By Lucy Hounsom
An exciting new high fantasy story in a new fantasy world, Starborn is Lucy Hounsom’s debut novel. Her graduation to UK Tor’s writing stable from an MA in Creative Writing and before that a BA in English and Creative Writing speaks for itself as being quite an illustrious journey towards the promised land of publication.
Starborn is certainly a strong and engaging start. It is a novel aiming squarely at the young adult and immediately invokes elements of Terry Brooks, Trudi Canavan, and Melanie Rawn. We’ve airships, untapped power and magic that involves weaving the power of the sun and moon. At the centre of this is Kyndra, a young girl trying to learn what fate has in store for her on her coming of age day in the frontier village of the Vale. In fact, many names feel familiar, playing on our memories of their variations.
Whilst some of the writing feels familiar, Hounsom’s use of characters is quite unique. There is an inscrutable quality to them in places that makes you unsure of what might happen next. In part this comes from the way she uses her peripheral cast, dwelling long enough on some to make you think they will play a bigger part than they do, whilst the motivations of others remain concealed from the reader so that they pop back up at intervals when you least expect them.
The story moves along at a brisk pace and our main character grows up as she travels and realises that people make their own fate. Her companions Brégrenne and Nediah prove to be an interesting mix of knowledgeable guides, obstacles and mysterious allies. Brégrenne is particularly well drawn, proving to have more depth to her than you realise at first. Later she takes up the viewpoint as well. Nediah is perhaps a less detailed character by comparison, although his straightforward nature engenders more sympathy.
A few narrative choices remain unpredictable. Parallel stories running at the same time from different perspectives are perhaps unnecessary as they make the reader ‘wind back’, although you can see the reason behind this as Hounsom endeavours to make you aware of the bigger political picture at Naris. By contrast, some of the events don’t play out as you think they will, which serves to heighten your interest in where the story will go.
Kyndra herself displays all the flux you might expect from a young person unsure of what direction her life may be taking. She does not exhibit the powers others expect to manifest from her latent abilities, but her denial of having any magical gift is constant in the face of evidence and makes her a frustrating character. The clue might be in the title of the book and perhaps that telegraphs the reveal a little too much.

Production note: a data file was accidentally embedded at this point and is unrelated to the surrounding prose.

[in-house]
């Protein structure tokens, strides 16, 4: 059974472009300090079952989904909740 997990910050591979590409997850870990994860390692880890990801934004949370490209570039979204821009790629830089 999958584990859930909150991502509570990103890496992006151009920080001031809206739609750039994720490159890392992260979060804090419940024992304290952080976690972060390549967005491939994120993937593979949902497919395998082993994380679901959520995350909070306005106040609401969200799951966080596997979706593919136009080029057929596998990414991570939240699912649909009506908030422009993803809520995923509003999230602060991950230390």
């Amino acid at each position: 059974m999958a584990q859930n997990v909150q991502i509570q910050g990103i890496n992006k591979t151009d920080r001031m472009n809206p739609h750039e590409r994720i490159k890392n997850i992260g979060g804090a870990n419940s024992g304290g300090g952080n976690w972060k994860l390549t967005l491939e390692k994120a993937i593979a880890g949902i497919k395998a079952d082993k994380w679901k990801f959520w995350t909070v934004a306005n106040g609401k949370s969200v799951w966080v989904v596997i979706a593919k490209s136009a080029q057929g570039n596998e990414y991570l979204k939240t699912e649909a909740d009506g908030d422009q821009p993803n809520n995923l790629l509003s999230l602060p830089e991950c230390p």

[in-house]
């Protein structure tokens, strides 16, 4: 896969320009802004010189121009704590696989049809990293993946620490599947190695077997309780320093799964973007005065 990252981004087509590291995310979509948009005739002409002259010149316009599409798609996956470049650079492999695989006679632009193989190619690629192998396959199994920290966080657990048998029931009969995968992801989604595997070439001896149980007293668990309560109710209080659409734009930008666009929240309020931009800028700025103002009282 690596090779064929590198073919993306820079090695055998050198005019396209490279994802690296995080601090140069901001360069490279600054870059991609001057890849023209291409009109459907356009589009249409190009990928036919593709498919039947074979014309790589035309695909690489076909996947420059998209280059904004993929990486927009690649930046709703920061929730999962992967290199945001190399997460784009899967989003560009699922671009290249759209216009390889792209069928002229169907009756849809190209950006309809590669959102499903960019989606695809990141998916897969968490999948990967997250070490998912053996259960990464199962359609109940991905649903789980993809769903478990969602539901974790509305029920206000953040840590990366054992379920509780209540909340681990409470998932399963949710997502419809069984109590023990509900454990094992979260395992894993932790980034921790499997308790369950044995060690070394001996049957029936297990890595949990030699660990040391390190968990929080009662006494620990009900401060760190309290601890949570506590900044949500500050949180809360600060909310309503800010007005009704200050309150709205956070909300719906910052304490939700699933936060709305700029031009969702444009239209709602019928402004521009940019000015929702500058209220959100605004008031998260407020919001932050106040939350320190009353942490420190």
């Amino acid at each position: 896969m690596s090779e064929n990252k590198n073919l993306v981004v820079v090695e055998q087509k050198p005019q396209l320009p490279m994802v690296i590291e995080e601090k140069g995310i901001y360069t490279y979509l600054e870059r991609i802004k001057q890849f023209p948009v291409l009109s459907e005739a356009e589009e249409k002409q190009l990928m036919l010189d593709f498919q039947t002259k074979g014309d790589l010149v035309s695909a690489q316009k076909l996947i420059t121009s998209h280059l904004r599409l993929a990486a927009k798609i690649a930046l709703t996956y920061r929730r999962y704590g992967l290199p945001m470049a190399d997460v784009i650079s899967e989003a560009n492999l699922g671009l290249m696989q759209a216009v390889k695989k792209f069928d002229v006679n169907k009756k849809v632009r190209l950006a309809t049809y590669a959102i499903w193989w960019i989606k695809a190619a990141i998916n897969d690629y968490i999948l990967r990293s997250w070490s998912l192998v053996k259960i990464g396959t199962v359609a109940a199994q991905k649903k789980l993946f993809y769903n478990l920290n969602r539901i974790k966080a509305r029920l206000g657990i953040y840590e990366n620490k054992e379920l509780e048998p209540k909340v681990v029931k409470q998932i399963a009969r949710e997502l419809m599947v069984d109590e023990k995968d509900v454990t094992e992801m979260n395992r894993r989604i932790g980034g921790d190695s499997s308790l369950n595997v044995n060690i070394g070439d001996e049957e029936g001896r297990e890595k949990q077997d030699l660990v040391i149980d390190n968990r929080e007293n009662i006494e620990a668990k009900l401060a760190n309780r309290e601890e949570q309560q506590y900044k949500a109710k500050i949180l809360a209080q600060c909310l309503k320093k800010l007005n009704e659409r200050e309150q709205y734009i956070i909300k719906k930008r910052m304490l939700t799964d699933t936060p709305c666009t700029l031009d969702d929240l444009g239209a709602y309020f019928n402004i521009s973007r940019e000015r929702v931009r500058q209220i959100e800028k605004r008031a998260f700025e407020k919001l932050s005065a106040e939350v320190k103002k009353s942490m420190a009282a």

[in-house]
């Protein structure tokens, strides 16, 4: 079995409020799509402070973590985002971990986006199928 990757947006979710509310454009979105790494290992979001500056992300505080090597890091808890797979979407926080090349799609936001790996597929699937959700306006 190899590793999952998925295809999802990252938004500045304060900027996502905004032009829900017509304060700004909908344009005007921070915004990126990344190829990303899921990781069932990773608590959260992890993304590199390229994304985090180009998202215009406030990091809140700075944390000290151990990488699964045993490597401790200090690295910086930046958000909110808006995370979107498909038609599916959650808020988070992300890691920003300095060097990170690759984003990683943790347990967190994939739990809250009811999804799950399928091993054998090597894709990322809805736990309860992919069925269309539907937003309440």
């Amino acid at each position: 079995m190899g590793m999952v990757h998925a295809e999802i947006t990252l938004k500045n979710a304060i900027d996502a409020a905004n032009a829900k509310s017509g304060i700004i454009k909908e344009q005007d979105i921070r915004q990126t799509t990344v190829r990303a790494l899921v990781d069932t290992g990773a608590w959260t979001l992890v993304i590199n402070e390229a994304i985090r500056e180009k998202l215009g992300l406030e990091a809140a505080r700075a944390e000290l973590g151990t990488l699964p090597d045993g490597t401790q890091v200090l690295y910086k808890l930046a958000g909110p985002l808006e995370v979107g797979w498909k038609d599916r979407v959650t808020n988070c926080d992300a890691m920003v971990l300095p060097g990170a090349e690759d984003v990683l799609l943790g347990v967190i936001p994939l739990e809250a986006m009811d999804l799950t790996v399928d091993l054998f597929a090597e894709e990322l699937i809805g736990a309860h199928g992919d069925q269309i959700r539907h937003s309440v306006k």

As events converge towards the ending, the prophetic tone and lack of answers to Kyndra’s questions become something of a constraint. At the moment, this is not a girl learning to master her hidden nature and thereby becoming a woman, this is a girl plagued by her nature, stripped of choices and power to shape the events around her. When the true circumstances are finally revealed, the complexities of the plot untwist themselves and we find the resolution not as simply as we thought. The high fantasy premise sets up a magical conflict of detail and colour tempered by consequence, which would certainly appeal to young vivid imaginations.
Starborn is a good read and promises much for Hounsom’s future writing. My preference would be to see future books in her Worldmaker trilogy let off the leash of following one character’s journey and delve into the wider politics of Mariar, its reverse and Acre, but she’ll tread her own path and so she should. The writers before her inspired a whole generation of children to imagine their own worlds and ideas. Hopefully Starborn will do the same.
Written on 10th May 2015 by Allen Stroud .